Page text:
• Vocal Booth

This adds a subtle amount of space. I've used the Room 1 algorithm, which (to my ears) sounds better than Room 2. I've ignored my own advice, though, and used a fairly low Diffusion setting to get an echoey result! (See Figure 1, previous page.)

  • Orchestral & Pad

Figure 4: Guitars patch settings.Figure 4: Guitars patch settings.This should give decent results on most strings and pad-type sounds. I've gone for a large size setting with a shortish decay as the larger algorithm is smoother. This setting has a 'shimmery' quality which should be used subtly as it can sound pretty artificial at points where the music stops suddenly and you're left with just the reverb tail. (See Figure 2, previous page.)Figure 5: Boing Delay settingsFigure 5: Boing Delay settings

  • Drums

Drums really tend to show up the sound of reverbs, because their transience means that you're hearing the reverb on its own a lot of the time. D-Verb can sound a bit 'swooshy' on drums, so rather than fighting to make a realistic sound, use the Plate setting combined with a pretty short decay setting and high diffusion. I've used the HF Cut and LP Filter setting to remove some of the less desirable and harsher artifacts in the high end. (See Figure 3, previous page.)

  • Guitars

This patch tries to create a classic 'slap-back in an empty club' type effect — or something! The Hall setting is bright and smooth, and the pre-delay gives the slap-back. I've left the HF Cut and LP Filter pretty much open, to retain a 'jangliness' that works well with guitars. (See Figure 4.)

  • Boing Delay

Figure 6: Electro Drums patch settingsFigure 6: Electro Drums patch settingsYou can get some weird and interesting sounds by combining the large algorithms and room sizes with very short decay times. Combine these with a pre-delay time that syncs musically with your song and you get this rhythmic effect. An EQ/filter after the reverb can be used to further shape the sound and remove clutter. Tip: with the Hall and Church algorithms and a smaller room, very short decays seem to go a bit wrong, in that you end up with all the reverb in the right channel only. (See Figure 5.)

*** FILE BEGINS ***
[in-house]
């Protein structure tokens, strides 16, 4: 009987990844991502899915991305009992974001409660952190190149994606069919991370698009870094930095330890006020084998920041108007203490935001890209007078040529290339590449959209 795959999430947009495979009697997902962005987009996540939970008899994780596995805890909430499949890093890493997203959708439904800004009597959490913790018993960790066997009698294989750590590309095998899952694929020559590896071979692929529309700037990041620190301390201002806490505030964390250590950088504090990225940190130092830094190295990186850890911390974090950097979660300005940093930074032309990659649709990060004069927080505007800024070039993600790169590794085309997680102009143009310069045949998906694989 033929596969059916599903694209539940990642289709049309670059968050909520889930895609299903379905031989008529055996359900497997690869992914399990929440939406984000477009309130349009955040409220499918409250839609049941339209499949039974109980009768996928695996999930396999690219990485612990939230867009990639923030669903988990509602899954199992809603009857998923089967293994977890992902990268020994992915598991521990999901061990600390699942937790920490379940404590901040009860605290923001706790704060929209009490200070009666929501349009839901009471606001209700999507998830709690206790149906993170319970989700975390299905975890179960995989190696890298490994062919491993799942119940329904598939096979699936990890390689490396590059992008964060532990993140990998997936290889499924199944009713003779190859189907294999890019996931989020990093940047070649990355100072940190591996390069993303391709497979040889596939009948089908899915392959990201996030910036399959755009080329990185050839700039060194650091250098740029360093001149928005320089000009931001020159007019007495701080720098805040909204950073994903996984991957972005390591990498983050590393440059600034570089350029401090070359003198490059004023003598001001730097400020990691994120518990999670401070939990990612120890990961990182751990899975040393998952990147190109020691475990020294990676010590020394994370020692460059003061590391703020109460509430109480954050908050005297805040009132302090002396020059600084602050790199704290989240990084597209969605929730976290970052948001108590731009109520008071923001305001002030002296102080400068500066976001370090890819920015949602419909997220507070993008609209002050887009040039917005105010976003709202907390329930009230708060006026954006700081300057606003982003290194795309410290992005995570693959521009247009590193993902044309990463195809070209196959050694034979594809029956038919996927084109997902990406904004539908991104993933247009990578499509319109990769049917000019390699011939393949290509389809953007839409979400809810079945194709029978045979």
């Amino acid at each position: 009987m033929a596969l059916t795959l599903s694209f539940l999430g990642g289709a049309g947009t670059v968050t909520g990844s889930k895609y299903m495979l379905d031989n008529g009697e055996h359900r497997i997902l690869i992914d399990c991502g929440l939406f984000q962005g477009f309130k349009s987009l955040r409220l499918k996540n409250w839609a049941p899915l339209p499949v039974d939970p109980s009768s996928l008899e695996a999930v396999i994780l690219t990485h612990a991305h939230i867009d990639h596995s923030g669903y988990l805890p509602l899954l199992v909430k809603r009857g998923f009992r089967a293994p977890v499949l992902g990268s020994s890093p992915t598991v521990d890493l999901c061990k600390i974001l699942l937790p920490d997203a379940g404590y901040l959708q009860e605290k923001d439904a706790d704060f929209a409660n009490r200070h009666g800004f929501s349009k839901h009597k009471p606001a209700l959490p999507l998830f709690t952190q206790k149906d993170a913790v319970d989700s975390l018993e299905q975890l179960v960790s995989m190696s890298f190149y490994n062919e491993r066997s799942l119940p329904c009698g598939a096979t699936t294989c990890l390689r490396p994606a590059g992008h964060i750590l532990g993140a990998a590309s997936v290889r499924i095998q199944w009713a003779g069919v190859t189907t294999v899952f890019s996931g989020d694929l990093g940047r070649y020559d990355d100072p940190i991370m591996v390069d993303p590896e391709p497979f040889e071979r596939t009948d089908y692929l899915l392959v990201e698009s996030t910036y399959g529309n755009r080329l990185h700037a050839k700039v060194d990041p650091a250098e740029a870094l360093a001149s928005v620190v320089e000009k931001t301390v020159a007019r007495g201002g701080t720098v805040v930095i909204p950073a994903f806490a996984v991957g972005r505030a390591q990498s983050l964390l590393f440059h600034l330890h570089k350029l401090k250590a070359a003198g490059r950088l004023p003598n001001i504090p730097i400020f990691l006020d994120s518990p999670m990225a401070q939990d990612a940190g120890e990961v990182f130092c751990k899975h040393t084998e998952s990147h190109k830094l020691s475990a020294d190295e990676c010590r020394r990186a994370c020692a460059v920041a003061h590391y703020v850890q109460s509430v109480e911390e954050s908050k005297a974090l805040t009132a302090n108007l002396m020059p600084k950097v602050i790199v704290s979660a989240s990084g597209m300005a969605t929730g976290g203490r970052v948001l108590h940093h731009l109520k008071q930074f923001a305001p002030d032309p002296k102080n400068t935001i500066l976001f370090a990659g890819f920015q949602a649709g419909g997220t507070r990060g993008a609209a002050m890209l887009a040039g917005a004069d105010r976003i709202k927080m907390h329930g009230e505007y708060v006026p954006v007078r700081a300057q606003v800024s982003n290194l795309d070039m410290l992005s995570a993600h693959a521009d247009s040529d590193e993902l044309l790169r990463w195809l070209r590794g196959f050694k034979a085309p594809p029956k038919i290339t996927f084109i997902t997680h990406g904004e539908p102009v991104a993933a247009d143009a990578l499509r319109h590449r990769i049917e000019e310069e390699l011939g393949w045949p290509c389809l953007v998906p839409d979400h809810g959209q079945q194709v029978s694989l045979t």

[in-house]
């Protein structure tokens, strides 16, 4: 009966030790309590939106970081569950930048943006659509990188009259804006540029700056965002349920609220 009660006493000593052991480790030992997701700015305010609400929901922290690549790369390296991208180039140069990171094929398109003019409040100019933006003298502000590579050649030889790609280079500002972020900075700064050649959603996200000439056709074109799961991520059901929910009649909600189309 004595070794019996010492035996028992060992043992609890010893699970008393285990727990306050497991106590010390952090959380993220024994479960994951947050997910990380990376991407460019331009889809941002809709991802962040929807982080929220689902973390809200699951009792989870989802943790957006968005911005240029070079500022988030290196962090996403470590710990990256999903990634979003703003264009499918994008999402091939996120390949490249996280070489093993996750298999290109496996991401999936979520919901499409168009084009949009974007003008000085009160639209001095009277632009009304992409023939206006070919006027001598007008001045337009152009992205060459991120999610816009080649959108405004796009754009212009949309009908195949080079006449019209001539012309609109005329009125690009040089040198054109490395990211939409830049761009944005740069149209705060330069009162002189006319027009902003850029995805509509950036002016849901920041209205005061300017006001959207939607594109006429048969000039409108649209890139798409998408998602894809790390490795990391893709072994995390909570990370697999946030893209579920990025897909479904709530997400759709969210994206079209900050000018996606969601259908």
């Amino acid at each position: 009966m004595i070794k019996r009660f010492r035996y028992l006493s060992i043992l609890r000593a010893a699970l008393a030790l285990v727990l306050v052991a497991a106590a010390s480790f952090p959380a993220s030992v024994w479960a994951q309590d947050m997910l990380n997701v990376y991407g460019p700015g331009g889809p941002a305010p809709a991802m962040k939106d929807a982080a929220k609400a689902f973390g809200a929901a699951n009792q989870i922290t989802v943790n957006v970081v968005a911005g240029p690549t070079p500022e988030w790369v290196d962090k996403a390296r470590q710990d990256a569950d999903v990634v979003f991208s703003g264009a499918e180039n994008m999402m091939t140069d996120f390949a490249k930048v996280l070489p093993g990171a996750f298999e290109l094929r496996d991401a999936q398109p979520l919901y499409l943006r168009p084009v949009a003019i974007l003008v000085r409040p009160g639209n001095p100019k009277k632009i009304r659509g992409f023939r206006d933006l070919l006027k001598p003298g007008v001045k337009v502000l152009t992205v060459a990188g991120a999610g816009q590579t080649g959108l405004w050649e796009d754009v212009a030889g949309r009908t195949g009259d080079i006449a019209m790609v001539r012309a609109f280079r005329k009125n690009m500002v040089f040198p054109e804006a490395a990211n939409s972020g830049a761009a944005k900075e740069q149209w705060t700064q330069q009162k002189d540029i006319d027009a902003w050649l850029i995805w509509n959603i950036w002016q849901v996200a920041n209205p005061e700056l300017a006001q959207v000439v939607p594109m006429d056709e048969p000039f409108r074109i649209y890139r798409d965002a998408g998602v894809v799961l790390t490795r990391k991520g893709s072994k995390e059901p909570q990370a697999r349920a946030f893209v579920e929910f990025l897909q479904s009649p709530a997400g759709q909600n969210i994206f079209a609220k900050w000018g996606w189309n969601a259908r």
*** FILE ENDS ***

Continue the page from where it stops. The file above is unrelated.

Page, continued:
• Electro Drums

By heavily damping the high frequencies you can create an interesting, rather claustrophobic-sounding space. This patch also really fattens up electronic drums. (See Figure 6).

Quick Tips

  • It was annoying me the other day that there's no dedicated command-by-command guide to Pro Tools' menus in the Reference Guide. Then I discovered that there's a separate 'Menus Guide' that's not part of the printed documentation. In case you didn't notice it either, it's with the other PDF files in the 'Documentation' folder that gets installed in your Pro Tools application folder.
  • At home, I'm mainly running Pro Tools with MBox, and I find that occasionally when I fire up and hit play all I get is a quiet static clicking and no audio. Usually, quitting and unplugging the MBox from the USB port for a few seconds sorts this out. However, occasionally it requires a restart.
  • I've discovered something wonderful about my Apple iBook, which is a way of enabling dual-monitor spanning support, enabling constant viewing of the Mix and Edit windows. This is only possible with later iBooks (800MHz+) with the 32Mb graphics chip, and shouldn't be attempted on earlier models, or you could seriously screw up your firmware. Apple disabled monitor spanning on iBooks for commercial reasons, but you can download a small AppleScript utility that will turn it back on from It's in German, but if you just hit 'Ja' at each prompt it will check if your laptop is compatible and make the changes automatically.
Published November 2003